For resumable functions, I was in the room during the technical discussion, and found it quite interesting. The alternative proposal is a coroutines library based on Boost.Coroutine. The two proposals differ both in syntax (new keywords async and await vs. the magic being hidden entirely behind a library interface), and implementation technique for storing the local variables of a resumable function (heap-allocated “activation frames” vs. side stacks). The feedback from SG 1 was to disentangle these two aspects, possibly yielding a proposal where either syntax could be matched with either implementation technique.

There are also other concurrency-related proposals before SG 1, such as ostream buffers, latches and barries, shared_mutex, atomic operations on non-atomic data, and a synchronized wrapper. I assume these will go into either the current Concurrency TS, or a follow-up TS, depending on how they progress through the committee.

SG 2 (Modules)

Modules is, in my opinion, one of the most sorely needed features in C++. They have the potential of decreasing compile times by an order of magnitude or more, thus bringing compile-time performance more in line with more modern languages, and of solving the combinatorial explosion problem, caused by macros, that hampers the development of powerful tooling such as automated refactoring.

The standardization of modules has been a slow process for two reasons. First, it’s an objectively difficult problem to solve. Second, the solution shares some of the implementation difficulties of the export keyword, a poorly thought-out feature in C++98 that sought to allow separate compilation of templates; export was only ever implemented by one compiler (EDG), and the implementation process revealed flaws that led not only to other compilers not even bothering to implement it, but also to the feature being removed from the language in C++11. This bad experience with export led people to be uncertain about whether modules are even implementable. As a result, while some papers have been written proposing designs for modules (notably, one by Daveed Vandevoorde a couple of years back, and one by Gabriel Dos Reis very recently, what everyone has really been holding their breaths for was an implementation (of any variation/design), to see that one was possible.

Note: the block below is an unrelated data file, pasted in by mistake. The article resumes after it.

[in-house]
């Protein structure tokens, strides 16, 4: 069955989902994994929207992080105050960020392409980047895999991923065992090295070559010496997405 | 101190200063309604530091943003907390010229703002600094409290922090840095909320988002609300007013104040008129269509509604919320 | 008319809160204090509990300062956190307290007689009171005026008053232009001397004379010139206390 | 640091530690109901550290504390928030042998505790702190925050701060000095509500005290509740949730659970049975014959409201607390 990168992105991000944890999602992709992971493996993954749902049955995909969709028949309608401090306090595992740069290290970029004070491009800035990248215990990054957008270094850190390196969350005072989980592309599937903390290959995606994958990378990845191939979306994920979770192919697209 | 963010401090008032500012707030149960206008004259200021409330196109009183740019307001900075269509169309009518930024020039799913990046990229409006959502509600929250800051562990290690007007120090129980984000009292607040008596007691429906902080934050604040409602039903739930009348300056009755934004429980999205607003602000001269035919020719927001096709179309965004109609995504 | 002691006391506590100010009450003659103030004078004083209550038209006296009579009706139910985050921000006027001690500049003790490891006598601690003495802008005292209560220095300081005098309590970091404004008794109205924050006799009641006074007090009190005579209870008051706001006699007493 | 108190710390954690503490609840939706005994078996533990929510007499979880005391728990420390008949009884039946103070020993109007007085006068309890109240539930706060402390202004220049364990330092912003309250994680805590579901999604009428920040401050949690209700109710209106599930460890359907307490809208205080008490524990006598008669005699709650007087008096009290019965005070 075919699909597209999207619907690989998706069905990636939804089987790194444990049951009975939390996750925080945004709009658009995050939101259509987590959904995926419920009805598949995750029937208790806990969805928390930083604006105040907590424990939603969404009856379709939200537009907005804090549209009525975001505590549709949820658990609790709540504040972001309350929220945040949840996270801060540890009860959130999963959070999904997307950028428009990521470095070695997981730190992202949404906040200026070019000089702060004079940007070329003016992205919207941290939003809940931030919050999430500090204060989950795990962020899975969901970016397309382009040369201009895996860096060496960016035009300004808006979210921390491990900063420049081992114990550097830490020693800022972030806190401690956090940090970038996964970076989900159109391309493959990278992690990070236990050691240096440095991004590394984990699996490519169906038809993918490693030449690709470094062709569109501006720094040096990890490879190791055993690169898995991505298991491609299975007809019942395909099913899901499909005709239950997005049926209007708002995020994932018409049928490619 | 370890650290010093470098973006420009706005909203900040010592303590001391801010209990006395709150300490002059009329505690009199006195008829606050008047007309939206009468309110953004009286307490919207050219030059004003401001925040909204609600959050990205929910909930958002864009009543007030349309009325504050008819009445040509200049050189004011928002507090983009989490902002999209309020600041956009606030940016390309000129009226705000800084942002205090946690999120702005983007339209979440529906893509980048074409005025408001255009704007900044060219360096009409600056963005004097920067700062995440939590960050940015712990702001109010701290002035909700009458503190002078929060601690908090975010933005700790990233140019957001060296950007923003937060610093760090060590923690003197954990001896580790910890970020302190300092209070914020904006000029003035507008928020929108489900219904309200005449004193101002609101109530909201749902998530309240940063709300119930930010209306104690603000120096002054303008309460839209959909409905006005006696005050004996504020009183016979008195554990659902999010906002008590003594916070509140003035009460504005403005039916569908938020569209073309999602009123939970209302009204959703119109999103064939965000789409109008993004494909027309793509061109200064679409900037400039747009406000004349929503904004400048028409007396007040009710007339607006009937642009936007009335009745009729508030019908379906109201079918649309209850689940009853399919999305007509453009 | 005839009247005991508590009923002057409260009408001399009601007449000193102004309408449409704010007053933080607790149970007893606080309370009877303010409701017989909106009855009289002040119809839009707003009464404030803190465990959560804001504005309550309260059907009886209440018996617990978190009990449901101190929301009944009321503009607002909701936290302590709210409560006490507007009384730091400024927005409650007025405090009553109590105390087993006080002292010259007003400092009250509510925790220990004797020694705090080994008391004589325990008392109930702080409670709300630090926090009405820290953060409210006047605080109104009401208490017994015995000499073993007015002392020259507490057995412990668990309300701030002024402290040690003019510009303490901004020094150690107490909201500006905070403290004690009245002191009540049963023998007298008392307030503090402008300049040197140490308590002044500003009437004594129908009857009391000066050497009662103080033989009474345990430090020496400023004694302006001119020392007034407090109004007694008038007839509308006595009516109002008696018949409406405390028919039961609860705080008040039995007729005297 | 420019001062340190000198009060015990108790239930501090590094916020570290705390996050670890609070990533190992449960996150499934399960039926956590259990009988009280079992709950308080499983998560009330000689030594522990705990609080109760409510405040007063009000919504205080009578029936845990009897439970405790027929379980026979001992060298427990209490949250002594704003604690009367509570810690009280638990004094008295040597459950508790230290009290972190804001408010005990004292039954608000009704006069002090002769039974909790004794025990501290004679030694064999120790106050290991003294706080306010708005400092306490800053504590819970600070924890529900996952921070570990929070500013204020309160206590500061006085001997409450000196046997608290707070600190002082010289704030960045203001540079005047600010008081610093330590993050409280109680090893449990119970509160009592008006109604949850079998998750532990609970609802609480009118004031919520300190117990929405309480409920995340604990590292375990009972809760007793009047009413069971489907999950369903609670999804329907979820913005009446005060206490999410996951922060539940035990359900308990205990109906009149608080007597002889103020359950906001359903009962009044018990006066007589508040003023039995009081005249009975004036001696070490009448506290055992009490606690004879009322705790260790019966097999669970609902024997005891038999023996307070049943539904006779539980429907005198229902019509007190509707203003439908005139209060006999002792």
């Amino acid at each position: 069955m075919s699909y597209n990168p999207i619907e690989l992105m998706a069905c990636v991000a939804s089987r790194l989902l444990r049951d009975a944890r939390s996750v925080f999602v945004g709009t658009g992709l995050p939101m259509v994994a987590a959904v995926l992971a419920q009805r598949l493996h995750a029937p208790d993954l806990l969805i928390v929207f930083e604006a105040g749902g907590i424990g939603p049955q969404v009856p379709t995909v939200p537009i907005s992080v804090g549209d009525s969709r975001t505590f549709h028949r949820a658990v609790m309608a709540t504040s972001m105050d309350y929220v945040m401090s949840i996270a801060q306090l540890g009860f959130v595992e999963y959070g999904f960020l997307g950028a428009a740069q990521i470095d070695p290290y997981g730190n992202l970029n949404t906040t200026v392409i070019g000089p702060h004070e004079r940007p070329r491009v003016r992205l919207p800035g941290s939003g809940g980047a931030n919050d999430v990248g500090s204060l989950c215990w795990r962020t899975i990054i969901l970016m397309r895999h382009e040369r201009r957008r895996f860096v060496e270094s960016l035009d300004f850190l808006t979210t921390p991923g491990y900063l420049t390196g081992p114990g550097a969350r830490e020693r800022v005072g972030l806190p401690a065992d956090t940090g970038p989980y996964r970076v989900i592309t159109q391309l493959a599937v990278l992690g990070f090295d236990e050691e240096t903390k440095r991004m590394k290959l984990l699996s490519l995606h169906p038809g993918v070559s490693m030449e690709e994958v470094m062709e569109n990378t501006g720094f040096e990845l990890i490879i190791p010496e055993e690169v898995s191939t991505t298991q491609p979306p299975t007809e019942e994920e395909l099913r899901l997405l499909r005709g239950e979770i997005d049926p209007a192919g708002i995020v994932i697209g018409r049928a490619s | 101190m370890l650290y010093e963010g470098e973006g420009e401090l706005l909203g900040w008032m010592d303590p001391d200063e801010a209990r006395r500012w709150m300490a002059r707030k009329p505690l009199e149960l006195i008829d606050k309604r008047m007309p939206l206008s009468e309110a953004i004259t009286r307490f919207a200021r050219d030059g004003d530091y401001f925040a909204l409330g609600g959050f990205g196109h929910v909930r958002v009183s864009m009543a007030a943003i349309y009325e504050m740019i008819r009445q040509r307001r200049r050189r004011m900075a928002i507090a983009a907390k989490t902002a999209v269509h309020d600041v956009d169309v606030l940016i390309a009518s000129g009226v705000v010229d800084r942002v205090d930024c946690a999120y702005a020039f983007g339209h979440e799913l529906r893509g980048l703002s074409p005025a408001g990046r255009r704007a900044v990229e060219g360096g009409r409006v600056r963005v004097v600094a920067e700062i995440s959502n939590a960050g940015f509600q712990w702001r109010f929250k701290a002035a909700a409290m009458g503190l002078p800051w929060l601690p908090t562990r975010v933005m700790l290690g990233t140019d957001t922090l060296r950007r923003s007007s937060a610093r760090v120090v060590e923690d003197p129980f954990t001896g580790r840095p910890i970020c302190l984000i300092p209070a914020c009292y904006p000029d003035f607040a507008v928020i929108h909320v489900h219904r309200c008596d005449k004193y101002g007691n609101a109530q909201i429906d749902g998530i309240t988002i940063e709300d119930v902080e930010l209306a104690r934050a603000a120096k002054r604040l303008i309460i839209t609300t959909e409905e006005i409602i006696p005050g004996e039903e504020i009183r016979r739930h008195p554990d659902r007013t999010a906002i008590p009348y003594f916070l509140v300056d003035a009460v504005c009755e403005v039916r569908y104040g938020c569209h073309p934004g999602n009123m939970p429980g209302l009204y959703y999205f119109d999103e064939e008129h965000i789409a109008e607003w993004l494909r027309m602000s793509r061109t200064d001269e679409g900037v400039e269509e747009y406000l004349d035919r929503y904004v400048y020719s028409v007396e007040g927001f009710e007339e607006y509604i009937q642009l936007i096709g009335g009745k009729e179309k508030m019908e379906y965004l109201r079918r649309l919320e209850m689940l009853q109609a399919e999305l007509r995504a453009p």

Google and others have been working on such an implementation in Clang, and I was very excited to hear Chandler Carruth (head of Google’s team working on Clang) report that they have now completed it! As this work was completely very recently prior to the meeting, they did not get a chance to write a paper to present at this meeting, but Chandler said one will be forthcoming for the next meeting.